Yes, you read that title right: The Podcast.  The time has come for me to finally do what I have wanted to do for a couple years now.  On Monday May 5, I will release the first episode of my podcast carrying the same title as this blog.  This is something that I have wanted to do for a long, long time, and have been asked to do by a few people but I never really felt that I had the time. A lot of the roadblocks that I had keeping me from doing this are not there anymore, and it is time for me to take the plunge.  Monday’s show will be an overview of what to expect from the episodes to come.  Shows will be posted weekly on Monday mornings at 10:30am EST, and will be listed along with my other blog posts on the homepage of my blog.  In addition to that, there will be a link in the menu to take you to the index of all of my podcast episodes.  Also, I am currently creating an index of past episodes of other shows that I have been part of.  They will be part of this menu page as well. It feels really good to be back writing at 100%.  The major life change, and employer change took its toll on me for a while.  It is not easy to start over in a new system with new people, new protocols, and new everything.  I was ripped from my comfort zone, and it took me a while to get back close to it.  I’m not there yet, and there’s challenges that I am dealing with every day, but to be back writing is an important part of that for me.  It just seems like the next logical step for me is to get back into podcasting, and even more logical to finally host my own show. I really cannot tell you how excited I am about this.  Thanks to the support of people like Ben Neal, RJ Stine, Random Ward, Natalie Quebodeaux, and of course Kyle David Bates, Chris Montera and Jamie Davis, I am finally going to make it...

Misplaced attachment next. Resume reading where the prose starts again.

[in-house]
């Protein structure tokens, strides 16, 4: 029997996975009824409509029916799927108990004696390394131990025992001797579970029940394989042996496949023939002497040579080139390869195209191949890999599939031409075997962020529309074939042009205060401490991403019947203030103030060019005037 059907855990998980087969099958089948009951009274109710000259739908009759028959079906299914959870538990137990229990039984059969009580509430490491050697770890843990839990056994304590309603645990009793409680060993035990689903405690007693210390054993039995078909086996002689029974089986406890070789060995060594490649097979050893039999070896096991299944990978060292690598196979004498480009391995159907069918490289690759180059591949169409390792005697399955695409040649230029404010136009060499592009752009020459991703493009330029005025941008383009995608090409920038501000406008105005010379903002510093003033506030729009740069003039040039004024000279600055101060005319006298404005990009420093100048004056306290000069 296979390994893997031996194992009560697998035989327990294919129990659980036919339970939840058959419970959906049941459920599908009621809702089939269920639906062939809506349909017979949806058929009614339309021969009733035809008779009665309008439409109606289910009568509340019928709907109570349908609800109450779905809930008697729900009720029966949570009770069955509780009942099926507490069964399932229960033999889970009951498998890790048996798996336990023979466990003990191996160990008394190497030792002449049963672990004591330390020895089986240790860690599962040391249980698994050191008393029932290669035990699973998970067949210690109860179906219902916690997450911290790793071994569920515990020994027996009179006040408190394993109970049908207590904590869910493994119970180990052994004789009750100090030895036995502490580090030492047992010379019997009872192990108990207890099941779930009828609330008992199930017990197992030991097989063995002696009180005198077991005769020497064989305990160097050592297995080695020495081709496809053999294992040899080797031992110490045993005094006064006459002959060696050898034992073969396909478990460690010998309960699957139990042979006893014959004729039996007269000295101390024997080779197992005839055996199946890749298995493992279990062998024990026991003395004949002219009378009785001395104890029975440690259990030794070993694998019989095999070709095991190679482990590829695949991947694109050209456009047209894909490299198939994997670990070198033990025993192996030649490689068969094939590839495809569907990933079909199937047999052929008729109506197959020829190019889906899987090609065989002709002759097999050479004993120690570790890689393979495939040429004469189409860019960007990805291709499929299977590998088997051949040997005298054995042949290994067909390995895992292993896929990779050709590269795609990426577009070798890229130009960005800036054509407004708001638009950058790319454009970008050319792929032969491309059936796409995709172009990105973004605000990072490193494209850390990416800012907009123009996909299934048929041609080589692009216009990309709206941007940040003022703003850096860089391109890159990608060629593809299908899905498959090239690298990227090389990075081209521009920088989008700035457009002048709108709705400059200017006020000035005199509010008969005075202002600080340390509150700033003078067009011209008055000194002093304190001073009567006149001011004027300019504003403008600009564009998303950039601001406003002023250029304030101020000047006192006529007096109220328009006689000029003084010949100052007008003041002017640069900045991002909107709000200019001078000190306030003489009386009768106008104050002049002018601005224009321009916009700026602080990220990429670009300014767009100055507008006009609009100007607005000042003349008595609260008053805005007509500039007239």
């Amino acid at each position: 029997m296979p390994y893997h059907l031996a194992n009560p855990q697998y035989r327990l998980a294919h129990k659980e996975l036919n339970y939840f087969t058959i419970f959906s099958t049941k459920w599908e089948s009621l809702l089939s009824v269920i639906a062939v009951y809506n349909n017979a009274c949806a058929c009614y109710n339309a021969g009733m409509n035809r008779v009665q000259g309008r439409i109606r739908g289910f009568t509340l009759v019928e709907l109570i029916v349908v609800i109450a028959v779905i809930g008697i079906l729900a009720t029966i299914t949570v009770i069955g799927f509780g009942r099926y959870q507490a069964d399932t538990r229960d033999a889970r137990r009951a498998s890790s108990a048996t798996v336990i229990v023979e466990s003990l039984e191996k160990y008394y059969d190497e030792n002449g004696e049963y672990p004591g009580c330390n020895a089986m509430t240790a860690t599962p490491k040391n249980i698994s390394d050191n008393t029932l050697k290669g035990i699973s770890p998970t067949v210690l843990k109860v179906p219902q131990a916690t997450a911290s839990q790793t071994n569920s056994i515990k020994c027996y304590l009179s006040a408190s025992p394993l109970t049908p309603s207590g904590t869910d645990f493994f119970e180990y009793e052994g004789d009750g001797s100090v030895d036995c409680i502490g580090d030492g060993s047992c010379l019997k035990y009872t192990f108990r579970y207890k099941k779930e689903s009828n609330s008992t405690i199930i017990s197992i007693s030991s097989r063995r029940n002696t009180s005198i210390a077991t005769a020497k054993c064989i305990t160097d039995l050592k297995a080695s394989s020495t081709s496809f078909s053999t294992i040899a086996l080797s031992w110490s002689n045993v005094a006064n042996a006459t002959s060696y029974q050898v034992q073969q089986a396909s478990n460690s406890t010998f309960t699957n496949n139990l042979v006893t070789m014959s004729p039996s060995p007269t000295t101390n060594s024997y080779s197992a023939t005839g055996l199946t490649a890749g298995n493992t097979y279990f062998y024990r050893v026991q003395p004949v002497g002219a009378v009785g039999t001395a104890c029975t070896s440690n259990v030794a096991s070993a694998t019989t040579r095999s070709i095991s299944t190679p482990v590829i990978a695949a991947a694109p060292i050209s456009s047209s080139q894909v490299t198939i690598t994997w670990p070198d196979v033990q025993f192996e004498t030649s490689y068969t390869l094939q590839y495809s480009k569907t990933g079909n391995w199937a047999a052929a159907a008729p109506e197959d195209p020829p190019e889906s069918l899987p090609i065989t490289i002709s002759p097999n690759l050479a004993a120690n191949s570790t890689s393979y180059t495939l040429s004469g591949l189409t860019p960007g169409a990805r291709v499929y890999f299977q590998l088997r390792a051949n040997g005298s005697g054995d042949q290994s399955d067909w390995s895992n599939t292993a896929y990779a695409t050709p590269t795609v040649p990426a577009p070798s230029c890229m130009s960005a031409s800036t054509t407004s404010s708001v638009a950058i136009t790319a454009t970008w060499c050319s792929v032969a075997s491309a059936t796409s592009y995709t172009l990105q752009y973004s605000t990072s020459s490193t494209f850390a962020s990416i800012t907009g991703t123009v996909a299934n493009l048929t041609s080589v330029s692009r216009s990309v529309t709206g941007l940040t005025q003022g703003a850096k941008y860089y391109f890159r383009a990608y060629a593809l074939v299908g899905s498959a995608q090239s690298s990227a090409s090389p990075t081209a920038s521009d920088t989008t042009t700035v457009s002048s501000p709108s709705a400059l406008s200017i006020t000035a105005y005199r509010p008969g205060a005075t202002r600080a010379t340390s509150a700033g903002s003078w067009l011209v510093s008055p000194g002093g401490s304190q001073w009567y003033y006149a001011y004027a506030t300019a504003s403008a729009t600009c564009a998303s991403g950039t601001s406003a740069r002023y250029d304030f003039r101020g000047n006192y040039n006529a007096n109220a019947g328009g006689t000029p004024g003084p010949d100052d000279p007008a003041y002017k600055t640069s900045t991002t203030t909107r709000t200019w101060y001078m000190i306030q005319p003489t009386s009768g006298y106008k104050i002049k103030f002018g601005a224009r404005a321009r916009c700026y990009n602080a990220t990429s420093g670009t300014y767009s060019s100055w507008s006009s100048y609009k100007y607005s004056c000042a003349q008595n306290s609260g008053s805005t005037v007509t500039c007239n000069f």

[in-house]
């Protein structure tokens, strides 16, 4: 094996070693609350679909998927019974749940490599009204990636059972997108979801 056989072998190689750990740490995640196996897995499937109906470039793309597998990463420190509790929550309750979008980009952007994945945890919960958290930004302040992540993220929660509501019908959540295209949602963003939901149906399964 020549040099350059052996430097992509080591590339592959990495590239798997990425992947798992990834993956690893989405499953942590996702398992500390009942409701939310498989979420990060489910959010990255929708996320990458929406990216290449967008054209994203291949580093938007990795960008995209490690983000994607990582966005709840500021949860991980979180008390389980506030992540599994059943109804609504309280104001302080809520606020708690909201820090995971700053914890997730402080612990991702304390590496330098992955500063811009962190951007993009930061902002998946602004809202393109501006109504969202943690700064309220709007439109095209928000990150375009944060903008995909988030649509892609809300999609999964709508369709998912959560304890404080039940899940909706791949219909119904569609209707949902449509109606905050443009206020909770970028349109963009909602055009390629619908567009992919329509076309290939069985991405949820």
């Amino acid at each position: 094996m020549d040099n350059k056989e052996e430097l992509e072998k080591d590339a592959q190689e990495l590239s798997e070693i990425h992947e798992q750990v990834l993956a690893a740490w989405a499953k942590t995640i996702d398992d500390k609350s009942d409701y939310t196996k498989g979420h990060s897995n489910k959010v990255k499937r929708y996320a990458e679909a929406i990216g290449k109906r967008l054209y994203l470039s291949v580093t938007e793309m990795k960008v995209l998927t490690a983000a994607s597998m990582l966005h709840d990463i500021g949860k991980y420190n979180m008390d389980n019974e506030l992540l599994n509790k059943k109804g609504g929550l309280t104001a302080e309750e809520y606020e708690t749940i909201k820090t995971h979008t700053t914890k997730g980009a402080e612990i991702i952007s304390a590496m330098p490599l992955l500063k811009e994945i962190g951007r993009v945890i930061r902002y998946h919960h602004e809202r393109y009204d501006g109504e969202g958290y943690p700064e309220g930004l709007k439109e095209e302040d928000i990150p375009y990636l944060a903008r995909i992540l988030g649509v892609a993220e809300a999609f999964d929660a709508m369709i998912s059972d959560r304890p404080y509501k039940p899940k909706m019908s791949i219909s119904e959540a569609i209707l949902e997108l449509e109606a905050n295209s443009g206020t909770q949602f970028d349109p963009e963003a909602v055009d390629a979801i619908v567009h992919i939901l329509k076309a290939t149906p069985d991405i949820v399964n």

Preparation and Response